Tall or Giant or Smooth Goldenrod , verge d’or géante

Solidago gigantea Ait. is native to at least seasonally moister soils, flood plains, ditches, depressions, open woods, and thickets of eastern Canada and the U.S. and moist depressions in grasslands and parklands on Great Plains. It is usually the least hairy species of the S. canadensis complex, and has a more open branched, broadly secund conical inflorescence that is less leafy than S. lepida var. lepida (Semple & Cook 2006 FNA). 

Unpublished work done since FNA revealed that S. gigantea can be somewhat glandular in the inflorescence making it harder to separate from S. lepida.  In a large unpublished preliminary multivariate study by the Astereae Lab, S. gigantea and S. lepida did not separate as well as expected using degree of glandularity to define the species.  Published results were much stronger when specimens were assigned to S. gigantea on the basis of the inflorescence branching pattern, i.e. "looked like S. gigantea" (Semple et al. 2017).  Cronquist (1994) stated that S. gigantea was clearly distinct from the S. canadenis/lepida complex, but sparsely glandular tetraploids in New Brunswick can be similar to S. fallax var. fallax, and hexaploids on the western edge of the Great Plains and into the mountains in British Columbia, Washington, Idaho and Montana can be very difficult to distinguish from S. lepida var. salebrosa. There also appear to be some hybrids between S. lepida and S. gigantea var. shinnersii in Alberta, Saskatchewan, and Manitoba along the forest-prairie ecotone.

Several varieties have been described within the species.  The hexaploid prairie plants are treated here as S. gigantea var. shinnersii Beaudry (syn: S. shinnersii (Beaudry) Beaudry).  Solidago gigantea var. leiophylla Fern. includes plants with smooth leaves lacking hairs on both surfaces.    Neither variety was recognized by Semple and Cook (2006 FNA).  The following are treated as synonyms of the typical eastern var. gigantea: Aster latissimifolius (Miller) Kuntze var. serotinus Kuntze; Doria dumetorum (Lunell) Lunell; D. pitcheri (Nuttall) Lunell; Solidago cleliae DC.; Solidago serotina Ait. f. huntindonensis Beaudry; S. gigantea var. leiophylla Fernald; S. gigantea subsp. serotina (Kuntze) McNeill; S. gigantea var. serotina (Kuntze) Cronquist; S. pitcheri Nutt.; S. serotina Ait. 1789, not Retzius 1781; S. serotina var. gigantea (Ait.) A. Gray; S. serotina var. minor Hook.; S. serotinoides Á. Löve & D. Löve; S. somesii Rydberg.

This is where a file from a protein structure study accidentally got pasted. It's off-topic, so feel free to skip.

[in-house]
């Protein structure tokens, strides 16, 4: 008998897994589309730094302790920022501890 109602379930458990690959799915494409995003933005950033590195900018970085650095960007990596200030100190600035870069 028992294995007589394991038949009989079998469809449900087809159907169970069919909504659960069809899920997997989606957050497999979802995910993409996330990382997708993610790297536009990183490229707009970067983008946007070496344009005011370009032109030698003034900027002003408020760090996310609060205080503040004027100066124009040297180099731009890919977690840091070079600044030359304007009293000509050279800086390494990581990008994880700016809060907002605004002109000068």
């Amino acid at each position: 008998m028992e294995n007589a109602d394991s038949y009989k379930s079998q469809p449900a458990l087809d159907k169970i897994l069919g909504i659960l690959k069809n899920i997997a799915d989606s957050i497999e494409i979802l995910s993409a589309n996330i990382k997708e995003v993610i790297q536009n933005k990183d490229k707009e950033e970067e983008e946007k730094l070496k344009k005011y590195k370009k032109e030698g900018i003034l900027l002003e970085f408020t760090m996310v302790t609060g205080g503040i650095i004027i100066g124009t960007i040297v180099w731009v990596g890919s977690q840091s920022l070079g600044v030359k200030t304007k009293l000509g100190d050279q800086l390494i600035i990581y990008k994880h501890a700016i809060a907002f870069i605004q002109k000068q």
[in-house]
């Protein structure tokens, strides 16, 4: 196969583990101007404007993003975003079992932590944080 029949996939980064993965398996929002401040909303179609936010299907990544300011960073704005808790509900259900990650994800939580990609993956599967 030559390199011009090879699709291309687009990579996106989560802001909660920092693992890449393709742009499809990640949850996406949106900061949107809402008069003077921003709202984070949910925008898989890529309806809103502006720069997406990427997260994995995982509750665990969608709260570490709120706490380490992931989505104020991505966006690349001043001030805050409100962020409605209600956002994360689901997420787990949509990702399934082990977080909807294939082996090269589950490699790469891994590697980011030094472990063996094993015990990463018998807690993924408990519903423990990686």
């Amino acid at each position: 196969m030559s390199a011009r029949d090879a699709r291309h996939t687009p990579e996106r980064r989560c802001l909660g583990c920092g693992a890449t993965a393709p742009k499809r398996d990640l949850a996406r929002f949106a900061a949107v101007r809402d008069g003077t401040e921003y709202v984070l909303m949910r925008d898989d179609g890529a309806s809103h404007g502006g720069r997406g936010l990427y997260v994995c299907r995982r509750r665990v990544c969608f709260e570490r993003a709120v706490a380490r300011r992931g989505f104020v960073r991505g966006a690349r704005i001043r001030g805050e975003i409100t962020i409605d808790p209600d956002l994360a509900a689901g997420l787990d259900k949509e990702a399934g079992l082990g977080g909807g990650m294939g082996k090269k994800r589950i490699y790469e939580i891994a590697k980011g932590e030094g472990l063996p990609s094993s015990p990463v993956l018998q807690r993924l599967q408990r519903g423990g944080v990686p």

Recent multivariate work by Semple et al. (2017) on S. gigantea indicates support for recognizing the broader leaved hexaploid as S. gigantea var. shinnersii Beaudry: syn: S. shinnersii (Beaudry) Beaudry.  This variety is found across the prairies and into the valleys of southeastern British Columbia, eastern Washington, northern Idaho and western Montana.  The typical variety is eastern and diploid and tetraploid.

Solidago gigantea range draft JCS

Semple et al. (1984) summarized the pattern of ploidy distribution in the species based on a limited sample size concluding that diploids were confined to a zone running from eastern Texas to Nova Scotia but absent for the most part in the midwestern states.  After several more decades of sampling, it is now clear that diploids in var. gigantea occur through much of the range of the variety but are less common than tetraploids (2n=36)  accept in the southeastern portion of the range on the outer piedmont and coastal plain where diploids are most common or exclusive. Hexaploids (2n=54) occur on the prairies and into the mountains in the Pacific northwest; these are all var. shinnersii.  Morton et al. (2019) published chromosome number counts for 154 individuals of Solidago gigantea from Canada, England, France, and the United States.

Solidago gigantea was not included in the treatment of Solidago in the Flora of China (Chen and Semple 2011).  However, an image posted on Chinese web site (©Benjamin Liu) seen more recently clearly shows that the species is present in China as an invasive.  Solidago gigantea is invasive in Europe, Japan, South Africa and other locations.